Politics and human frailty

Many years ago, way back in the 1970s, for a journalism project at the University of Hawaii, I wanted to spread and track a rumour from the West Coast to the East Coast of USA.

My wise professor told me no… it would be irresponsible and betray the principles of the journalism profession. Although disappointed, I was also a bit chuffed because in telling me ‘no’ I realized  that he, too, believed I could probably achieve what I was proposing.

It was an important lesson in responsible actions that has stayed with me in subsequent years of my life.

Back in those days, the media was still revered and spoken of as The Fourth Estate. It prided itself on its objectivity, intelligence, and integrity and novice reporters were taught to explore, investigate and question their way to the truth.

Fast forward to today and news is no longer a revered commodity in our internet based and device (iphone, tablet, computer) driven culture.  The Fourth Estate has been virtually replaced by a social media that becomes a mockery of objectivity, intelligence and integrity. It has become the tail that wags the media dog to go for the best story that will deliver the most ‘hits’, rather than the truth.

There don’t seem to be many elder statesmen teaching new recruits in the media these days. The new standard of journalism is to write personal impressions, not facts, with little reference to what has gone before… and it shows. It breeds mediocrity and an unfortunate self-centeredness that makes objectivity impossible, because journalists today seem to be writing for and competing with social media and competing with ‘here today gone tomorrow’ deadlines. They are writing what they think they know, rather than having any opportunity for time to report what they discover.

The same mediocrity is happening with our politics.

We have just had an election in my State where neither party achieved the required number of seats to form government. The Labor party would require help from one Independent and the Liberal party would need support from both Independents in order to form Government.  The Liberal Party had achieved a clear first preference voting majority, despite achieving one less seat in this election, but an independent’s frailty has now given government to the Labor Party. To hear Independent MP Geoff Brock interviewed on television the night of the election, and to then witness his submission to the carrots offered him a few days later shows how easily human independence and valor, becomes human frailty and ego.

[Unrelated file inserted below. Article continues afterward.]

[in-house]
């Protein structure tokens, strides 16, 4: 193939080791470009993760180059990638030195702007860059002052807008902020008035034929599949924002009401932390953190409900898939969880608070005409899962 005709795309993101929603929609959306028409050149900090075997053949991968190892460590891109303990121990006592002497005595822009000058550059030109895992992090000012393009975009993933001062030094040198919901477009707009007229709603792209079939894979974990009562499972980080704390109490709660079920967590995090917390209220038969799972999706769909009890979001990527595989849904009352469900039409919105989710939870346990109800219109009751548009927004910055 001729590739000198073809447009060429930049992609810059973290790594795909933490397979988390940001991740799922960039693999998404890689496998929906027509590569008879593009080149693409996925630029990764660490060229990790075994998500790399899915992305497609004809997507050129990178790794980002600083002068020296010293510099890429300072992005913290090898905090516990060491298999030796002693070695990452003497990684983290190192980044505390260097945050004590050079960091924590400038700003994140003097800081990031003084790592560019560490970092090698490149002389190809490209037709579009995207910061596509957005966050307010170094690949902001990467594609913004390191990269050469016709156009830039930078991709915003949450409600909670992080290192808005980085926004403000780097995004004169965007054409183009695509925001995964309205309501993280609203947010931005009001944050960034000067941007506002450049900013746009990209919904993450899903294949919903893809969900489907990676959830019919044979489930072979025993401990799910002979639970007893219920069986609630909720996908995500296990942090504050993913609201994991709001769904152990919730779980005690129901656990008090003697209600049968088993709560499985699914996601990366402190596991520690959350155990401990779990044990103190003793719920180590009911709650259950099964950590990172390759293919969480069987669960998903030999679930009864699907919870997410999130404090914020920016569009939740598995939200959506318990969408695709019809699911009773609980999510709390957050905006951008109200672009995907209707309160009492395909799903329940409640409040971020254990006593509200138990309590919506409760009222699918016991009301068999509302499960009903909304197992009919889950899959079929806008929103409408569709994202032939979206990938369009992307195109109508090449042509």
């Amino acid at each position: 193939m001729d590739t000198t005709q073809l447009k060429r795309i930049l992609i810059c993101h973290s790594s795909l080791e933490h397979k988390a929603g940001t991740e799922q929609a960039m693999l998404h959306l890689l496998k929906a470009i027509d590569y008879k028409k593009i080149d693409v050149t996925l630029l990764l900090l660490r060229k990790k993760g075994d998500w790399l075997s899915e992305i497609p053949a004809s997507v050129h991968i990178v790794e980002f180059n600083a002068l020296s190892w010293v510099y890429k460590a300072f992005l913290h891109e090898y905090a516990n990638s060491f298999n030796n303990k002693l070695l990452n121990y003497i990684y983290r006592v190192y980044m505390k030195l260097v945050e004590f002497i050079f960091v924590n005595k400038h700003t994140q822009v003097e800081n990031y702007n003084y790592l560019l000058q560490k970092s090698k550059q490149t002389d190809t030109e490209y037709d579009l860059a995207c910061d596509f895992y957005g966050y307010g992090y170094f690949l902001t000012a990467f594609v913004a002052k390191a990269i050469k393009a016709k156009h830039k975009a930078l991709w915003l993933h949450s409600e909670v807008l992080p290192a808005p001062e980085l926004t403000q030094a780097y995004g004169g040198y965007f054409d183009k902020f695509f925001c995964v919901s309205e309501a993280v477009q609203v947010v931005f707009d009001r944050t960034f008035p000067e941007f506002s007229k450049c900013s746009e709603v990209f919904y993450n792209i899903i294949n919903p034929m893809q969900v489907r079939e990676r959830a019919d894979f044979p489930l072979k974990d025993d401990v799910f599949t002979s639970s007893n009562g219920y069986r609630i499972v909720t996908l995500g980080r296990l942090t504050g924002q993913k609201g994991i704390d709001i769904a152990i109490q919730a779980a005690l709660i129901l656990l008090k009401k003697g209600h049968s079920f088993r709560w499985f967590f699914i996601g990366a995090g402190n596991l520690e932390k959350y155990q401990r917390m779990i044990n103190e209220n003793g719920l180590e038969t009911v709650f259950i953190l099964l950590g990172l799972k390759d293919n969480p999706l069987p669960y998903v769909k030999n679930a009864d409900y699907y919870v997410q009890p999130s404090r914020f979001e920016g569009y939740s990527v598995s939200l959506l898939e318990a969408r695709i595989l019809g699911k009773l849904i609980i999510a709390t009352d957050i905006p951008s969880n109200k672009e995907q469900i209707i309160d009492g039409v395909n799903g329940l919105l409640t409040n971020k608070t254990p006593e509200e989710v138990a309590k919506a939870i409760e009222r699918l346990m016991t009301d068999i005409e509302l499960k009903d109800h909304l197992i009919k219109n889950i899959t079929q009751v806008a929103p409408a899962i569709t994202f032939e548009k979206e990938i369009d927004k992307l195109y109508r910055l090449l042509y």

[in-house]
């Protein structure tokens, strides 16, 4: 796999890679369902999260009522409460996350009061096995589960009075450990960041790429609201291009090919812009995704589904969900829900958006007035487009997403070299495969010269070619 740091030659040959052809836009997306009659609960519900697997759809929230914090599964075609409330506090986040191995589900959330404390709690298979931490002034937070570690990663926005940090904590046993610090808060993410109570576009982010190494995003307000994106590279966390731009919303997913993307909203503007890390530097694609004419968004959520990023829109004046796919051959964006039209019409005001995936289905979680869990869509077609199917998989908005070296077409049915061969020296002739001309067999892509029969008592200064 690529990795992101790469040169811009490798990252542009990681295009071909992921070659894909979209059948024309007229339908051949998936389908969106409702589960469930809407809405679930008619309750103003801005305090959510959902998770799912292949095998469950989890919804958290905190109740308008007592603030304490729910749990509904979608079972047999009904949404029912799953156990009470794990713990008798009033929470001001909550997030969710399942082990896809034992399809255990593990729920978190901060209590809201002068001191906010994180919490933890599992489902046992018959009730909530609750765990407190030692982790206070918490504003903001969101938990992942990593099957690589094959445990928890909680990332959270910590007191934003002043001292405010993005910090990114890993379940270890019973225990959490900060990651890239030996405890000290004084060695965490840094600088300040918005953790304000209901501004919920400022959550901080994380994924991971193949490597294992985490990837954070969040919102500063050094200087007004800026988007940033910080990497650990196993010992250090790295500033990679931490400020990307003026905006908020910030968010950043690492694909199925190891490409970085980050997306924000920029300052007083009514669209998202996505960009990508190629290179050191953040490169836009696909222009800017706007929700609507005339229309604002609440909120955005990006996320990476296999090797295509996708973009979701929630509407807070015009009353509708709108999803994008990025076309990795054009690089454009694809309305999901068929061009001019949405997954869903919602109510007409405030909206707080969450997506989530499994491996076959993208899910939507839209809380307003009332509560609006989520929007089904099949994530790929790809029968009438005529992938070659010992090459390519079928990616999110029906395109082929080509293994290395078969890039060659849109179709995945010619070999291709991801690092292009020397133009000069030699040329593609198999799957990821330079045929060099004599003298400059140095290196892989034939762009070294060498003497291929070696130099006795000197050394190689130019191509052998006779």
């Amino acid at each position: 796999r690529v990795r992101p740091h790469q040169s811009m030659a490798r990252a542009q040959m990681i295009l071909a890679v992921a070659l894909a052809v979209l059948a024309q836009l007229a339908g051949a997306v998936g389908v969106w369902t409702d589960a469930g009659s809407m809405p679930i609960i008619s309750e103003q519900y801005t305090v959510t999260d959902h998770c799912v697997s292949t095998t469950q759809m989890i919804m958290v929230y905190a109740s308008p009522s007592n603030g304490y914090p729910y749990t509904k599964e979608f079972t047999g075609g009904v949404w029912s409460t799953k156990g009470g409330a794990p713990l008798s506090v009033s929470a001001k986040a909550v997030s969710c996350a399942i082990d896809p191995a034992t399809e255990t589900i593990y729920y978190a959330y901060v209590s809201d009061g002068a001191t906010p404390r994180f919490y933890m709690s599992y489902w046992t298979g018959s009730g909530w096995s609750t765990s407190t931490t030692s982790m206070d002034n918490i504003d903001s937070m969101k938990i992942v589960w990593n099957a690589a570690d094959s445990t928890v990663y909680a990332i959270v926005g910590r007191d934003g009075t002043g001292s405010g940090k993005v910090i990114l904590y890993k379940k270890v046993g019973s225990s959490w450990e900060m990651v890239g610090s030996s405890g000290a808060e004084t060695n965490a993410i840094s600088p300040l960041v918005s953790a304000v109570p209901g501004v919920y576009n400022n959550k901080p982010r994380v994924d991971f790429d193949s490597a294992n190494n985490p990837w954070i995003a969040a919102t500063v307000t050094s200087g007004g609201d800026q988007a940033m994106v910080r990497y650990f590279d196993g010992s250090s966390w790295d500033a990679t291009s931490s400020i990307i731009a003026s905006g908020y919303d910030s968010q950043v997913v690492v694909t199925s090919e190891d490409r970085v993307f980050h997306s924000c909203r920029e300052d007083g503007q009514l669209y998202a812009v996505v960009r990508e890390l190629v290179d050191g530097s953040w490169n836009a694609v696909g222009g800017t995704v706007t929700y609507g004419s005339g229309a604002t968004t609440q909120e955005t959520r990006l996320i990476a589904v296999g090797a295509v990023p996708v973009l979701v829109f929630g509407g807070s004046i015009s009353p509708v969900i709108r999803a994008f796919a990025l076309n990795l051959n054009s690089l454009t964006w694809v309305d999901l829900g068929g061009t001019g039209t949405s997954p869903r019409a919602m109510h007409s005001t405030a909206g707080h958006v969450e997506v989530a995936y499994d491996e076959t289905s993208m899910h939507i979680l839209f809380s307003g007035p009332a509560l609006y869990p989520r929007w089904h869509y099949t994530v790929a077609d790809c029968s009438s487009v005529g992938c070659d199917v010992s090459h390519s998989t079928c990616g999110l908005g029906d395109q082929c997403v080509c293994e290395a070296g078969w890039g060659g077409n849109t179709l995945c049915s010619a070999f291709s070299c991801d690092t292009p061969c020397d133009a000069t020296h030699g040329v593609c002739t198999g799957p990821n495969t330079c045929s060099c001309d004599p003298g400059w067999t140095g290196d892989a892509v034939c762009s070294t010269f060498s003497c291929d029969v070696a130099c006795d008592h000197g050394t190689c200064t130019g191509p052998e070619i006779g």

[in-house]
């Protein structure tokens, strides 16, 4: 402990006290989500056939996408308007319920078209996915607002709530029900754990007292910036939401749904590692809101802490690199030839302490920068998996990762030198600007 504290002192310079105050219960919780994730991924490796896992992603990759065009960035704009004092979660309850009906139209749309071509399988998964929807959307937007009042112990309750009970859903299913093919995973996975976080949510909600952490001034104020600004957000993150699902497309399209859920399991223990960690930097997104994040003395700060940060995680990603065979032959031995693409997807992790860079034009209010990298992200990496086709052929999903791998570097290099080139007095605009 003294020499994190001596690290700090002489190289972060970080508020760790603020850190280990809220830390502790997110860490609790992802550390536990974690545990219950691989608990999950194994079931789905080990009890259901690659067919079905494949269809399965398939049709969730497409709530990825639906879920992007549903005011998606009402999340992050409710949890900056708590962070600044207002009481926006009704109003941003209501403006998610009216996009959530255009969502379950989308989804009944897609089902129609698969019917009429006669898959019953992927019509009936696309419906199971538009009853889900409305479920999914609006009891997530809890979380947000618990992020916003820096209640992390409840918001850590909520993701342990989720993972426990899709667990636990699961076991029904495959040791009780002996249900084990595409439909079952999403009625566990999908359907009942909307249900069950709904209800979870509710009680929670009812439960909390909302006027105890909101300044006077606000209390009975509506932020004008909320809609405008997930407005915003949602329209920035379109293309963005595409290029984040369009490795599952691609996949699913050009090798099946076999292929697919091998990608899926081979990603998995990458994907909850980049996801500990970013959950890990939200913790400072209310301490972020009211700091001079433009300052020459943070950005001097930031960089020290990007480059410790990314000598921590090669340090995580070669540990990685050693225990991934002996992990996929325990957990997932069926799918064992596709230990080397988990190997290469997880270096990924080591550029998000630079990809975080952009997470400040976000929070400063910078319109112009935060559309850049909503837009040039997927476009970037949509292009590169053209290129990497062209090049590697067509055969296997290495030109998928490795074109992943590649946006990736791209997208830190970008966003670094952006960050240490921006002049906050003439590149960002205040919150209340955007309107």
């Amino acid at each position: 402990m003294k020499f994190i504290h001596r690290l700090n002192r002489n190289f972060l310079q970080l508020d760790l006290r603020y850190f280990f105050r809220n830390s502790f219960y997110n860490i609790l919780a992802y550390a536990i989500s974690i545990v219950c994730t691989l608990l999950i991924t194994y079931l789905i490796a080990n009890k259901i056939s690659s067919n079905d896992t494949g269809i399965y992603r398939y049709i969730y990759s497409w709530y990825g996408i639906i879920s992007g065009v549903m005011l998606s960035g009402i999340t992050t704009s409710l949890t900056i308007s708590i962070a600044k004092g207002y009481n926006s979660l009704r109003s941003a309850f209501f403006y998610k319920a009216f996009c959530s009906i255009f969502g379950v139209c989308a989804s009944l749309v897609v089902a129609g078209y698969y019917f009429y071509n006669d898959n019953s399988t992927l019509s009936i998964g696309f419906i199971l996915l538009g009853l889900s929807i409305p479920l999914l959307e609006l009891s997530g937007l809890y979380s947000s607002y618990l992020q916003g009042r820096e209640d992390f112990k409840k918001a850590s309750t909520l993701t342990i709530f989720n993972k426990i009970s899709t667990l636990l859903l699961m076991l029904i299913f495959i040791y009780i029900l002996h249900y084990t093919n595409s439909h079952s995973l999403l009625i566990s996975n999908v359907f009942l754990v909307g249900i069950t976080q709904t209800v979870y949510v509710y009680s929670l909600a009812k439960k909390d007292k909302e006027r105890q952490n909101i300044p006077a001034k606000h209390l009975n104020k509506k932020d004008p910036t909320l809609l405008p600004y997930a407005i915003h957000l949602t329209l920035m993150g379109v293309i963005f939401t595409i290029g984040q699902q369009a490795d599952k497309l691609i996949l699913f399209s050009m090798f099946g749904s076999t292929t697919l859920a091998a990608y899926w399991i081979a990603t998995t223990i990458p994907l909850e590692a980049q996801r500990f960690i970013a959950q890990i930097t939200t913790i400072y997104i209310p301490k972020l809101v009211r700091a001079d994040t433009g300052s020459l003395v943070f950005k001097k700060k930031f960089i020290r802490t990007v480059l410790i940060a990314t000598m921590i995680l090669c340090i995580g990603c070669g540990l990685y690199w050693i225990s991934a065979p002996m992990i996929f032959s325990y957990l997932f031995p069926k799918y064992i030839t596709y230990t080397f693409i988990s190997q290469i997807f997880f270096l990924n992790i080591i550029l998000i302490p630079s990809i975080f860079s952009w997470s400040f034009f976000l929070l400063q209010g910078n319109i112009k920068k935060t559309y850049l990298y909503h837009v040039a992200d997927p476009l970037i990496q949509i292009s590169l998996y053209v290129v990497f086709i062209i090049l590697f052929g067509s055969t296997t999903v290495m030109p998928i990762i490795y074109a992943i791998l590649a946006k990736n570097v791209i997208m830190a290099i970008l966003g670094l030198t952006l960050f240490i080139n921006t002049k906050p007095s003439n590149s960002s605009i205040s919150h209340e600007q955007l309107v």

He is reported as saying he gave minority government to Labor (and accepted a high-paying Ministry in the process) to ensure stability of Government for our State.

Why are there no journalists asking this man about the alternative scenario, i.e. the State’s voters going back to the polls and Geoff Brock possibly  losing his seat in that process? Is he really wanting us to believe that scenario was of no concern and that this was not simply a selfish decision?

Why are there no journalists questioning why this man was so quick to sign up with a minority Labor Government, despite earlier saying he would wait several days. And why  did he not even have the courtesy to speak ‘one on one’ with the other key player in this race, Opposition Leader Steven Marshall, rudely leaving him a voicemail message instead?

His press conference was more important than having this respectful phone call first, yet Geoff Brock tells us he is about saving our Government’s stability!